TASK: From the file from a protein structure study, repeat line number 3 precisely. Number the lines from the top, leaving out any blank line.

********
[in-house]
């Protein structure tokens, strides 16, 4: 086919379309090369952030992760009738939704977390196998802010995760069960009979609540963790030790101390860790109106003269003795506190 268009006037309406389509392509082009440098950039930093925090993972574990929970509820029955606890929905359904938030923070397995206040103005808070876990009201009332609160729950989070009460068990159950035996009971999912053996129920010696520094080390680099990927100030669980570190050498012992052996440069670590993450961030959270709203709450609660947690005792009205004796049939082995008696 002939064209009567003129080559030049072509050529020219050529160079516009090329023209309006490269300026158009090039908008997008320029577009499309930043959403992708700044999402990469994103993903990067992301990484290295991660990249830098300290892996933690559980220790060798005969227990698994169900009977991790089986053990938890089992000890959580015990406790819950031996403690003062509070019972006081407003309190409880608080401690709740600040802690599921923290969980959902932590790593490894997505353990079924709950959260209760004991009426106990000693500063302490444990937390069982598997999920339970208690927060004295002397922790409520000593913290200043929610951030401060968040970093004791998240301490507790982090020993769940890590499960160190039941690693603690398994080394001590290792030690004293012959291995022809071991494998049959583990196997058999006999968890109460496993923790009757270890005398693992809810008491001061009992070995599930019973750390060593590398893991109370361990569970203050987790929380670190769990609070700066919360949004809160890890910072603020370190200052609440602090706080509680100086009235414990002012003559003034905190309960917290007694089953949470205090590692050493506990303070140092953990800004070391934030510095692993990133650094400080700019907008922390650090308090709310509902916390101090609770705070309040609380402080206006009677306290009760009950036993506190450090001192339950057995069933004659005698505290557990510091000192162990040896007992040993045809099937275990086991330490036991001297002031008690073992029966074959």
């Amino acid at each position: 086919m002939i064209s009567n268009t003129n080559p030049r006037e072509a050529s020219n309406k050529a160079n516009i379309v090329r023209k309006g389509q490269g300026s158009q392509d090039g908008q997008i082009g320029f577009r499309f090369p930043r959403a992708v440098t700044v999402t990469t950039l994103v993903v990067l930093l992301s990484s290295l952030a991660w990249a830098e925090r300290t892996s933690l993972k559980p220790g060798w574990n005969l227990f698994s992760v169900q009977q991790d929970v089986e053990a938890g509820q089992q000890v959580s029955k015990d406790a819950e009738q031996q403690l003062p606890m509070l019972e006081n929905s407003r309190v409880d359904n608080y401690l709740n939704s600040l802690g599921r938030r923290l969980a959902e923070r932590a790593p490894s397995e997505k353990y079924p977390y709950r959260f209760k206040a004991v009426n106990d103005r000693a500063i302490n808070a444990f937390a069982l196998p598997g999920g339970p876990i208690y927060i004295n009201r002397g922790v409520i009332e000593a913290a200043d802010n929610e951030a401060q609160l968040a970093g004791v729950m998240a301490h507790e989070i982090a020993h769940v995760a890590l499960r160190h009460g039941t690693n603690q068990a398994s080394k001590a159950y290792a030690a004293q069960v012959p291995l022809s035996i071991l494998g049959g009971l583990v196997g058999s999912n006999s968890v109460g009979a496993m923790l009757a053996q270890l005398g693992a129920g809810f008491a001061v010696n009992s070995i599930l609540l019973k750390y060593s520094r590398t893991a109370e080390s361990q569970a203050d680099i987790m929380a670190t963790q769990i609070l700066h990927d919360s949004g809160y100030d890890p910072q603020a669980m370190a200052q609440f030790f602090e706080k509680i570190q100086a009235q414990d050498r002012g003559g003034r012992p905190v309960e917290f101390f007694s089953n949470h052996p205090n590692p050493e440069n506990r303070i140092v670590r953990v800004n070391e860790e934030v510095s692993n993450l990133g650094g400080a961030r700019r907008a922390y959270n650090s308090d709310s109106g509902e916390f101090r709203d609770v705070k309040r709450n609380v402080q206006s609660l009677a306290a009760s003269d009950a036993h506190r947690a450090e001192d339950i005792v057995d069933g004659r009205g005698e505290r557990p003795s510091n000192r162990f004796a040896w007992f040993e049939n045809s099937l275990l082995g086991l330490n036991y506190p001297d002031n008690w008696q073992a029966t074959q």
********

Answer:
């Amino acid at each position: 086919m002939i064209s009567n268009t003129n080559p030049r006037e072509a050529s020219n309406k050529a160079n516009i379309v090329r023209k309006g389509q490269g300026s158009q392509d090039g908008q997008i082009g320029f577009r499309f090369p930043r959403a992708v440098t700044v999402t990469t950039l994103v993903v990067l930093l992301s990484s290295l952030a991660w990249a830098e925090r300290t892996s933690l993972k559980p220790g060798w574990n005969l227990f698994s992760v169900q009977q991790d929970v089986e053990a938890g509820q089992q000890v959580s029955k015990d406790a819950e009738q031996q403690l003062p606890m509070l019972e006081n929905s407003r309190v409880d359904n608080y401690l709740n939704s600040l802690g599921r938030r923290l969980a959902e923070r932590a790593p490894s397995e997505k353990y079924p977390y709950r959260f209760k206040a004991v009426n106990d103005r000693a500063i302490n808070a444990f937390a069982l196998p598997g999920g339970p876990i208690y927060i004295n009201r002397g922790v409520i009332e000593a913290a200043d802010n929610e951030a401060q609160l968040a970093g004791v729950m998240a301490h507790e989070i982090a020993h769940v995760a890590l499960r160190h009460g039941t690693n603690q068990a398994s080394k001590a159950y290792a030690a004293q069960v012959p291995l022809s035996i071991l494998g049959g009971l583990v196997g058999s999912n006999s968890v109460g009979a496993m923790l009757a053996q270890l005398g693992a129920g809810f008491a001061v010696n009992s070995i599930l609540l019973k750390y060593s520094r590398t893991a109370e080390s361990q569970a203050d680099i987790m929380a670190t963790q769990i609070l700066h990927d919360s949004g809160y100030d890890p910072q603020a669980m370190a200052q609440f030790f602090e706080k509680i570190q100086a009235q414990d050498r002012g003559g003034r012992p905190v309960e917290f101390f007694s089953n949470h052996p205090n590692p050493e440069n506990r303070i140092v670590r953990v800004n070391e860790e934030v510095s692993n993450l990133g650094g400080a961030r700019r907008a922390y959270n650090s308090d709310s109106g509902e916390f101090r709203d609770v705070k309040r709450n609380v402080q206006s609660l009677a306290a009760s003269d009950a036993h506190r947690a450090e001192d339950i005792v057995d069933g004659r009205g005698e505290r557990p003795s510091n000192r162990f004796a040896w007992f040993e049939n045809s099937l275990l082995g086991l330490n036991y506190p001297d002031n008690w008696q073992a029966t074959q």